My last meal on a recent trip to Japan wasn’t anything fancy, it was a rice omelet, also known as “omu raisu”. I enjoyed this savory and filling dish at the Tokyo Narita airport and it left me even more sorry to be heading home than I was before. Fortunately the recipe for omu raisu, a luscious and creamy omelet filled with tomatoey rice with little chunks of chicken, and many other rustic home-style meals are featured in Let’s Cook Japanese Food! by Amy Kaneko.
Let’s Cook Japanese Food! focuses on recipes that author Kaneko who lived in Japan, has been able to easily recreate at home in the US, using mostly supermarket ingredients. These are dishes that don’t have to be part of an elaborate Japanese meal but can be one pot meals, appetizers or side dishes. Because eating dessert is not an after dinner tradition in Japan you won’t find any sweets in the book.
Kaneko’s light breezy style will encourage even the frying phobic to take on crunchy treats like tempura, fried marinated chicken, potato and pumpkin croquettes, and crispy fried shrimp. There are also yoshoku dishes, or Japanese-style Western dishes like Japanese style hamburger steak with sauce, creamy macaroni and cheese with shrimp and broccoli and Japanese influenced Chinese dishes like Chinese-style crab omelet with soy sauce gravy and Chinese-style spicy tofu and pork. Try a few dishes and it’s likely a few will soon become part your repertoire.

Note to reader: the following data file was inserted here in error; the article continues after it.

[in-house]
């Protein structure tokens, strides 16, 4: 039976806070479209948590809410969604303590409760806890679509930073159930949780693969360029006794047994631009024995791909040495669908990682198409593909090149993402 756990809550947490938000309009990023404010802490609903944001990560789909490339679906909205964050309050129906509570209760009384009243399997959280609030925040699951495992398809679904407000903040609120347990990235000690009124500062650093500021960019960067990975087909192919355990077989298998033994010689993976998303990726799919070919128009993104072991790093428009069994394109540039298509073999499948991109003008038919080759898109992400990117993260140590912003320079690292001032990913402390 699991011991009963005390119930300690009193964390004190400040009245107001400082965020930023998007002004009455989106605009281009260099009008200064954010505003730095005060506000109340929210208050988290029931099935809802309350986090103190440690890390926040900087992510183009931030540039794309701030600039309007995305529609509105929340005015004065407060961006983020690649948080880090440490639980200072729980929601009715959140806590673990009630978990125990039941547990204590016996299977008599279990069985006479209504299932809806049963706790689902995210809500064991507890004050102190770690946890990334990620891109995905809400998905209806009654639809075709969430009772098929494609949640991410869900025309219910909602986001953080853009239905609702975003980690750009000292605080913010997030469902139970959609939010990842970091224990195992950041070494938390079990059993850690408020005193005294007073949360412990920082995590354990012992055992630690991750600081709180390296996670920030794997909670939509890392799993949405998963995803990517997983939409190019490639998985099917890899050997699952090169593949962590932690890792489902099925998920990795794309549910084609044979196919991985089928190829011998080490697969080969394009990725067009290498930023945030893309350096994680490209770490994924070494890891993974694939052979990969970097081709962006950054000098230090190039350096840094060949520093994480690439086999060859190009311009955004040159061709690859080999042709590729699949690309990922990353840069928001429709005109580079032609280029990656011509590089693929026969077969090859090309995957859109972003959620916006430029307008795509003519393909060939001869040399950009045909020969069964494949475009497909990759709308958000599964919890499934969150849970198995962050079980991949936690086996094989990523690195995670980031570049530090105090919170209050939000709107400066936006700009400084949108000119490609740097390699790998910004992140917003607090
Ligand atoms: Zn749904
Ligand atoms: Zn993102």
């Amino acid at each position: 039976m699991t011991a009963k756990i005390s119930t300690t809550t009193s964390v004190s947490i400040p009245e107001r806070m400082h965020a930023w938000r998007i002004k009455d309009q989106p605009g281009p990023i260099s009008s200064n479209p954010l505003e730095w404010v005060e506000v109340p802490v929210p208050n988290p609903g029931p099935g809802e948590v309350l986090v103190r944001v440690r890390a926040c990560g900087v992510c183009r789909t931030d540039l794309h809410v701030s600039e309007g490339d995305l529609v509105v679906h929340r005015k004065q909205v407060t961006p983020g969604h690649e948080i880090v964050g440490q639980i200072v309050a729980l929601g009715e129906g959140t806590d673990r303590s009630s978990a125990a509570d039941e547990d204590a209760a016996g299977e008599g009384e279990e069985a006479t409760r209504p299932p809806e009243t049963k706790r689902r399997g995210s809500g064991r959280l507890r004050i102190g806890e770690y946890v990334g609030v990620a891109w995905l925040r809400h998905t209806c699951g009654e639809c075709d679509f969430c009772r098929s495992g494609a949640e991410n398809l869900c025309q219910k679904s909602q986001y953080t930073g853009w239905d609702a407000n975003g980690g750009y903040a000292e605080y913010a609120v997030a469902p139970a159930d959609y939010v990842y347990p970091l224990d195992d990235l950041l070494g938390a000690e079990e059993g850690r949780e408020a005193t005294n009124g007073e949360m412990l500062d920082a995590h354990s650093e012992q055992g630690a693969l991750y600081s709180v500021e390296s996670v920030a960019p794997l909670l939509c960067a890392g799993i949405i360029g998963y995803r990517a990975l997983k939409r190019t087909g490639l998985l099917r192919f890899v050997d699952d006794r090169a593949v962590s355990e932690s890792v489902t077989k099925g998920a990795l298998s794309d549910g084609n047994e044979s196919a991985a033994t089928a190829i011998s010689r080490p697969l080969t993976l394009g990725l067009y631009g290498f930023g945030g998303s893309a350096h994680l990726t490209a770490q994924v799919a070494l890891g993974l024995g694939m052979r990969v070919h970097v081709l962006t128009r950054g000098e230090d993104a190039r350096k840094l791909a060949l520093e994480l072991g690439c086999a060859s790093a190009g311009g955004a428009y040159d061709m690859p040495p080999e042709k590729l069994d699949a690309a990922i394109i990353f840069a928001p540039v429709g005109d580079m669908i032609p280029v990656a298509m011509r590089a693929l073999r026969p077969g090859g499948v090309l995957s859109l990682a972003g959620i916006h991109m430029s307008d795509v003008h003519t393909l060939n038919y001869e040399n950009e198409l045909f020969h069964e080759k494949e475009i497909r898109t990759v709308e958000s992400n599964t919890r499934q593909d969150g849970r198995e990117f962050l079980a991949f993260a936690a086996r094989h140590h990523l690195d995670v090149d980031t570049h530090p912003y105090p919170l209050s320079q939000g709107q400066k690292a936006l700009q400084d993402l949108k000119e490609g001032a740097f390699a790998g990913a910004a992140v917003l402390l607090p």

Hiyayako–Cold Tofu with Ginger and Green Onions
4-inch square soft tofu
1 teaspoon peeled and grated fresh ginger
1 Tablespoon minced green onion, including tender green tops
1/4 to 1/2 teaspoon soy sauce, preferably light soy sauce
Place the tofu in a shallow bowl. Arrange the ginger in a mound on top of the tofu, and sprinkle with the green onion. Let the diner top with soy sauce according to his or her taste.
Recipe from Let’s Cook Japanese Food! by Amy Kaneko Photographs by Deborah Ory, Chronicle Books, 2007Related